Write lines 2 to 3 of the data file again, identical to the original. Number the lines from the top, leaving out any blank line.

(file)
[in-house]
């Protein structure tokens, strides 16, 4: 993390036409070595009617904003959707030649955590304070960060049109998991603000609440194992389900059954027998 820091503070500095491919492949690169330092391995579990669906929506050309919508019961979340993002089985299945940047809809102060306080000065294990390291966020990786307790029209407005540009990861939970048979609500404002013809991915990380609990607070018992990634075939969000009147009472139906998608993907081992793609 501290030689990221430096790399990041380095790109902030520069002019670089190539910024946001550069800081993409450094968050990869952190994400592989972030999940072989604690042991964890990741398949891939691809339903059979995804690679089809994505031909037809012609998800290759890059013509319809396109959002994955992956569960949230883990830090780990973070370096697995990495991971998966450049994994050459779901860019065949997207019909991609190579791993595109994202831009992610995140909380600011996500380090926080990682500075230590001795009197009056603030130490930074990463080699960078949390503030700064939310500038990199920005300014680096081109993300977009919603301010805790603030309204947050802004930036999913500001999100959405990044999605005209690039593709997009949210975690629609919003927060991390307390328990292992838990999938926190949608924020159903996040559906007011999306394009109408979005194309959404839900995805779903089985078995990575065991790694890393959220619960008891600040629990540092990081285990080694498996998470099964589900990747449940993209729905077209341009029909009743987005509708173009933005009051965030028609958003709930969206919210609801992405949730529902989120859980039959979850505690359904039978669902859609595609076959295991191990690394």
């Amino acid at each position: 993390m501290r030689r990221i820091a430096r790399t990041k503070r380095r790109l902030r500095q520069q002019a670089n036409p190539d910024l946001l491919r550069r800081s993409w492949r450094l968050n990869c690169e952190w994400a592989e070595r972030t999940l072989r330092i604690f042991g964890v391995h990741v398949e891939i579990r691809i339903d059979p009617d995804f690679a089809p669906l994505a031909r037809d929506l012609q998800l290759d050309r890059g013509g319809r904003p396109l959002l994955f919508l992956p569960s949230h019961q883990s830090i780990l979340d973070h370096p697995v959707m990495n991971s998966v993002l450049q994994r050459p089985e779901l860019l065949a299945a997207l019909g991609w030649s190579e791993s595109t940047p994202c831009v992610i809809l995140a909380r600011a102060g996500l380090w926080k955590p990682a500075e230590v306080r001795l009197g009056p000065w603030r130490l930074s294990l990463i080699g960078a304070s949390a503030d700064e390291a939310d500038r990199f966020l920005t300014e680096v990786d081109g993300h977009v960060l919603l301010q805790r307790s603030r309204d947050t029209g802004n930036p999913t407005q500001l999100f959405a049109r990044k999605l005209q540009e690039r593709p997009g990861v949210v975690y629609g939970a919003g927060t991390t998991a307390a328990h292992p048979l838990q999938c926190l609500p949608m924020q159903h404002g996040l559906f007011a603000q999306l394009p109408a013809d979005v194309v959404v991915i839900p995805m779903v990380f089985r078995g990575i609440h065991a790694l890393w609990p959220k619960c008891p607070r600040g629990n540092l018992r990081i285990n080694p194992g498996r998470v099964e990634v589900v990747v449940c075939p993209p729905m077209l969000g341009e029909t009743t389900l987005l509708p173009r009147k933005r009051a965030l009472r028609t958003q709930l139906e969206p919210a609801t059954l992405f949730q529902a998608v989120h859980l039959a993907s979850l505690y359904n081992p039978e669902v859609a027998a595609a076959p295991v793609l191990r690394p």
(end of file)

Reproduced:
């Protein structure tokens, strides 16, 4: 993390036409070595009617904003959707030649955590304070960060049109998991603000609440194992389900059954027998 820091503070500095491919492949690169330092391995579990669906929506050309919508019961979340993002089985299945940047809809102060306080000065294990390291966020990786307790029209407005540009990861939970048979609500404002013809991915990380609990607070018992990634075939969000009147009472139906998608993907081992793609 501290030689990221430096790399990041380095790109902030520069002019670089190539910024946001550069800081993409450094968050990869952190994400592989972030999940072989604690042991964890990741398949891939691809339903059979995804690679089809994505031909037809012609998800290759890059013509319809396109959002994955992956569960949230883990830090780990973070370096697995990495991971998966450049994994050459779901860019065949997207019909991609190579791993595109994202831009992610995140909380600011996500380090926080990682500075230590001795009197009056603030130490930074990463080699960078949390503030700064939310500038990199920005300014680096081109993300977009919603301010805790603030309204947050802004930036999913500001999100959405990044999605005209690039593709997009949210975690629609919003927060991390307390328990292992838990999938926190949608924020159903996040559906007011999306394009109408979005194309959404839900995805779903089985078995990575065991790694890393959220619960008891600040629990540092990081285990080694498996998470099964589900990747449940993209729905077209341009029909009743987005509708173009933005009051965030028609958003709930969206919210609801992405949730529902989120859980039959979850505690359904039978669902859609595609076959295991191990690394």
């Amino acid at each position: 993390m501290r030689r990221i820091a430096r790399t990041k503070r380095r790109l902030r500095q520069q002019a670089n036409p190539d910024l946001l491919r550069r800081s993409w492949r450094l968050n990869c690169e952190w994400a592989e070595r972030t999940l072989r330092i604690f042991g964890v391995h990741v398949e891939i579990r691809i339903d059979p009617d995804f690679a089809p669906l994505a031909r037809d929506l012609q998800l290759d050309r890059g013509g319809r904003p396109l959002l994955f919508l992956p569960s949230h019961q883990s830090i780990l979340d973070h370096p697995v959707m990495n991971s998966v993002l450049q994994r050459p089985e779901l860019l065949a299945a997207l019909g991609w030649s190579e791993s595109t940047p994202c831009v992610i809809l995140a909380r600011a102060g996500l380090w926080k955590p990682a500075e230590v306080r001795l009197g009056p000065w603030r130490l930074s294990l990463i080699g960078a304070s949390a503030d700064e390291a939310d500038r990199f966020l920005t300014e680096v990786d081109g993300h977009v960060l919603l301010q805790r307790s603030r309204d947050t029209g802004n930036p999913t407005q500001l999100f959405a049109r990044k999605l005209q540009e690039r593709p997009g990861v949210v975690y629609g939970a919003g927060t991390t998991a307390a328990h292992p048979l838990q999938c926190l609500p949608m924020q159903h404002g996040l559906f007011a603000q999306l394009p109408a013809d979005v194309v959404v991915i839900p995805m779903v990380f089985r078995g990575i609440h065991a790694l890393w609990p959220k619960c008891p607070r600040g629990n540092l018992r990081i285990n080694p194992g498996r998470v099964e990634v589900v990747v449940c075939p993209p729905m077209l969000g341009e029909t009743t389900l987005l509708p173009r009147k933005r009051a965030l009472r028609t958003q709930l139906e969206p919210a609801t059954l992405f949730q529902a998608v989120h859980l039959a993907s979850l505690y359904n081992p039978e669902v859609a027998a595609a076959p295991v793609l191990r690394p």